Wizard magnetic DNA purification Uses magnetic separation with MagneSil PMPs Corn, soybean [19, 27]
system (Promega)

PMPs paramagnetic particles


Influence of DNA extraction methods, PCR inhibitors and quantification methods on real-time PCR assay of biotechnology-derived traits 1981
1982 T. Demeke, G.R. Jenkins

Table 3 Summary of different approaches used for DNA extraction

DNA extraction Cell Protein Polysaccharide Silica Organic Magnetic DNA DNA
method lysis precipitation precipitation gel solvent beads precipitation elution

Qiagen
DNAzola
Wizard
NucleoSpin
Gentrab
CTAB
a
DNAzol (Molecular Research Centre) extraction is based on the use of a novel guanidine-detergent solution that hydrolyses RNA and allows the
selective precipitation of DNA.
b
Gentra Puregene blood kits (Qiagen) allow purification of high molecular weight DNA.

Effects of sample matrices on DNA quality and PCR samples of various particle sizes (i.e. flour, meal and grits)
were compared, corn flour with the finest particle size
The quality and quantity of DNA extracted from food products provided the highest yield [33]. This observation can be
tend to decrease with the extent to which the food is processed easily explained by the fact that smaller particles offer a
[25, 28]. Exposure to heat results in fragmentation of larger surface area of exposure to extraction reagents
high molecular weight DNA, and physical and chemical compared with larger particles. Relative GE content quanti-
treatments cause random breaks in DNA strands, reducing the fication could be significantly affected if the analysed food
DNA fragment size [18]. The type of sample used for DNA contains fractions with different particle size distributions.
extraction will influence the quality and quantity of DNA. DNA extractions from fine (4463 M) and coarse (102
Intact and high-quality DNA can be obtained from ground 115 M) corn powders did not, however, influence the DNA
samples of grains and oilseeds. Conversely, DNA extracted copy number estimation [34]. The particle sizes of GE and
from highly processed food and feed samples is generally non-GE ground samples need to be similar for appropriate
more sheared and of low molecular weight. For highly comparison with real-time qPCR. Routine grinding to obtain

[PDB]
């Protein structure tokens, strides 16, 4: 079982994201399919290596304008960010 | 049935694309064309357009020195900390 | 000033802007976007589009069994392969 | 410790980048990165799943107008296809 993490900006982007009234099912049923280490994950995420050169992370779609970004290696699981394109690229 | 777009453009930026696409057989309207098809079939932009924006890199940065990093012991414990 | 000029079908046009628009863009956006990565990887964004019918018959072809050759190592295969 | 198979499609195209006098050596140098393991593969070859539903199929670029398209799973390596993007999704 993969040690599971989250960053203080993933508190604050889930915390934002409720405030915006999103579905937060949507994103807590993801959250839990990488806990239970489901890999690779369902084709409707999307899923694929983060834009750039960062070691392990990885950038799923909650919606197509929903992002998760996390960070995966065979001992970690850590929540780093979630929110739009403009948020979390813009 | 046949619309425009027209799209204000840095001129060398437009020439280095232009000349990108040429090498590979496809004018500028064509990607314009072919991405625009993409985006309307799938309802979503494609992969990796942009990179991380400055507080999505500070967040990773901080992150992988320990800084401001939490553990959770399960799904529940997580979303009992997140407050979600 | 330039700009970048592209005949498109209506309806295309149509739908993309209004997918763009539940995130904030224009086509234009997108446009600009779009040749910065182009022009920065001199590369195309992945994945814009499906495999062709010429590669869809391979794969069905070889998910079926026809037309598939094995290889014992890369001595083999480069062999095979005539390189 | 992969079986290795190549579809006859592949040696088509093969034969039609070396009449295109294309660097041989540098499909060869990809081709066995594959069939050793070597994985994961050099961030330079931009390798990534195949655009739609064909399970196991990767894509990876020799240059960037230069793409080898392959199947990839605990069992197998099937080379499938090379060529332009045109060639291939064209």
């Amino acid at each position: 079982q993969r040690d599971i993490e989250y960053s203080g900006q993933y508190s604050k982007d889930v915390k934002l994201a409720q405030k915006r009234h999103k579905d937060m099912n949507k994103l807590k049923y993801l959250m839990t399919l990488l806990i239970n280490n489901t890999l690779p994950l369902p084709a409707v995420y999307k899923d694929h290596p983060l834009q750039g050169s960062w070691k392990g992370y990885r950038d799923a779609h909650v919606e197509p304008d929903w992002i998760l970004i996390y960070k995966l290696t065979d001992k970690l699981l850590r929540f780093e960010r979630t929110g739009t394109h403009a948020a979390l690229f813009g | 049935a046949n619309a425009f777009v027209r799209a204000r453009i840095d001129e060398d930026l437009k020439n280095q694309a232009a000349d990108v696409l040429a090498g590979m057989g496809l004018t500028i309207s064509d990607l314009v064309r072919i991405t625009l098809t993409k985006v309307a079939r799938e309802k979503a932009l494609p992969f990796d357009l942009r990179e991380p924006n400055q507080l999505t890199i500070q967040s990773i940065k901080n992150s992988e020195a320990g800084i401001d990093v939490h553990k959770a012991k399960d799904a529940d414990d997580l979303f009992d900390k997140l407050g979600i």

sheared DNA, there may not be enough templates available fine particle sizes can be cumbersome and time-consuming,
for PCR and this will have an impact on the limit of detection especially for oil-rich seeds such as canola and soybean.
and quantification. Only minute amounts of DNA can be DNA extracted from samples of ground canola and soybeans
extracted from refined oil, modified starch, etc. and this will that passed through a 1.0-mm sieve have been used
affect the reproducibility and quantification of DNA by PCR. successfully in real-time qPCR assays [16, 35].
Complex sample matrices may require multiple consecutive
DNA extraction and purification steps [12]. A DNA extraction
method used for grain samples may not be suitable for Biological challenges and variability of DNA yield
processed samples. Studies have been conducted to determine among cultivars, plants and processed foods
whether the percentage of GE product obtained from a
processed food reflected the original percentage of GE Analysis of GE content by qPCR in plant sources involves
product in the raw material [29, 30]. These studies demon- measurement of copy numbers of a trait-specific target gene
strate that in some instances processed foods provide DNA and a taxon-specific, endogenous reference gene. Analysis of
material that is not suitable for measuring GE content by the GE content in plant material by qPCR faces several
qPCR since the copy number of the trait or both the trait- and biological challenges, all of which contribute to measurement